Tom Orcutt explained, “We ran a few tests in the late summer of 2017 during the attempted recovery period of the wells and, with our engineers, decided that it could be done. So we embarked on engineering drawings and put it out to bid.”

   At Fall Town Meeting 2017, the Water Department asked for and received $400,000 for the project, with the final contract coming in at $350,000. With the money, the Water Department downsized the pumps and motors at the two well heads [the two straws], while also installing efficient variable-frequency “drive” motors. To further increase efficiency and potentially reduce any overtime costs, a SCADA System was installed, allowing operators to monitor and control pumps remotely via laptop. With a well-justified satisfaction, Orcutt said, “And now our pumping capability is 40 percent better.” 

     Groton Water Department also worked closely with Groton Electric Light Department, forming a partnership benefitting both GELD and the Water Department. GELD agreed to offer electricity at a large discount provided the Water Department agreed to terms of a demand management contract requiring the Water Department to refrain from pumping during periods of peak electrical demand, thus reducing GELD’s costs for the most expensive power. 

     GELD sends the Water Department weekly notifications of peak daily and monthly energy demand and the Water Department [remotely] shuts the pumps off.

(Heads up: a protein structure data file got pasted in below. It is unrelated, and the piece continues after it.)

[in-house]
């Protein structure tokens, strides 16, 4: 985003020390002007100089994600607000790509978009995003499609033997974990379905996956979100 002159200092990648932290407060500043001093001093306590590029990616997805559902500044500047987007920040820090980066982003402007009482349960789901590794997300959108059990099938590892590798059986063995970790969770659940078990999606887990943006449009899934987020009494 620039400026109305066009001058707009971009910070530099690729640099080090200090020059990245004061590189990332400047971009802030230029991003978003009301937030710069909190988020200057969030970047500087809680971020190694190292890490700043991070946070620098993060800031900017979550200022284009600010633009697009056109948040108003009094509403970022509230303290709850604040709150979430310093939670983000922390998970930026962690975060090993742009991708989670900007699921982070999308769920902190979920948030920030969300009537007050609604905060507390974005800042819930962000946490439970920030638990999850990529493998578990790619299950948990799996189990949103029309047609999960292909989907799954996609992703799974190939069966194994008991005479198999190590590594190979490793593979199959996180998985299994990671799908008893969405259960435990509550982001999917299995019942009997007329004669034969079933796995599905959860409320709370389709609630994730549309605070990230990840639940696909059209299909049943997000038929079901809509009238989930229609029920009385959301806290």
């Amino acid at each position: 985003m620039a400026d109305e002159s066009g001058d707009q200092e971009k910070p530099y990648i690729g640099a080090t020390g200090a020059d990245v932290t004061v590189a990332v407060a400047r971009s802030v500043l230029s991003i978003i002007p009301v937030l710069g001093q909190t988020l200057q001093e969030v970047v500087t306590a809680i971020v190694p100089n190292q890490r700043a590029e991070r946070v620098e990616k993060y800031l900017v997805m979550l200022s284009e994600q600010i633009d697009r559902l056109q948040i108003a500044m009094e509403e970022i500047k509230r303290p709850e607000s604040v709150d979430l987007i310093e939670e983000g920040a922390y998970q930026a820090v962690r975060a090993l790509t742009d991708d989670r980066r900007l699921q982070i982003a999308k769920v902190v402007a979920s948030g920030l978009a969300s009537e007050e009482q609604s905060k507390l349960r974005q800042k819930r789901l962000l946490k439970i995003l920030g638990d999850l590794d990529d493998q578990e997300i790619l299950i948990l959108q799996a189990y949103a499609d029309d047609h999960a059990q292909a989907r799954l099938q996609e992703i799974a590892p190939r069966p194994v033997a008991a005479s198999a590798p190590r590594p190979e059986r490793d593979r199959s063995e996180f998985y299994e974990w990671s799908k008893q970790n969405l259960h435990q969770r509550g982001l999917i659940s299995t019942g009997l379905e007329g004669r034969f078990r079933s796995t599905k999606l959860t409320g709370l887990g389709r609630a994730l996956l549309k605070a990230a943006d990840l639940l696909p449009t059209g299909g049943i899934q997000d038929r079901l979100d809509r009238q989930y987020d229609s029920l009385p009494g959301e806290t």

The Water Department is able to shut off the pumps and still provide service to the town because water is pumped to a one million gallon tank on Chestnut Hill that feeds the water mains by gravity.  

     Orcutt said, “We know when a peak is coming because we get notifications from GELD. Typically we have to shut off for about two hours. That saves the Light Department from hitting peak electrical demands which saves money for the entire community.”  Superintendent Orcutt said, “It’s a win-win for them and it’s a win-win for us. Both GELD and the Water Department are working closely together to help the town.”

2005 Upgrade to Groton Water System

   Groton’s original and primary well is on the shore of Baddacook Pond. A water treatment plant, including two filtration vessels was installed there in 2005 to remove naturally-occurring iron and manganese from the water.  The project included adding electronic controls to better monitor changing water quality and resource demands. In 2016 Water Commissioners vigorously fought off multiple attempts to apply herbicides to Baddacook Pond, potentially contaminating Groton’s principal source of potable water. 

      With only three full-time employees, Superintendent Tom Orcutt, along with technicians George Bracket and Stephen Knox, oversees 53 miles of water mains, three wells and large storage tanks on Chestnut Hill and Gibbet Hill. Groton Water Department’s system serves 60 percent of Groton households, but also ‘waters’ large populations of ‘part-time’ residents at Lawrence Academy, Groton School, Seven Hills, government buildings, the Groton Inn and other business locations. Superintendent Orcutt reminded us that West Groton has its own water department that serves roughly 90 percent of West Groton residences.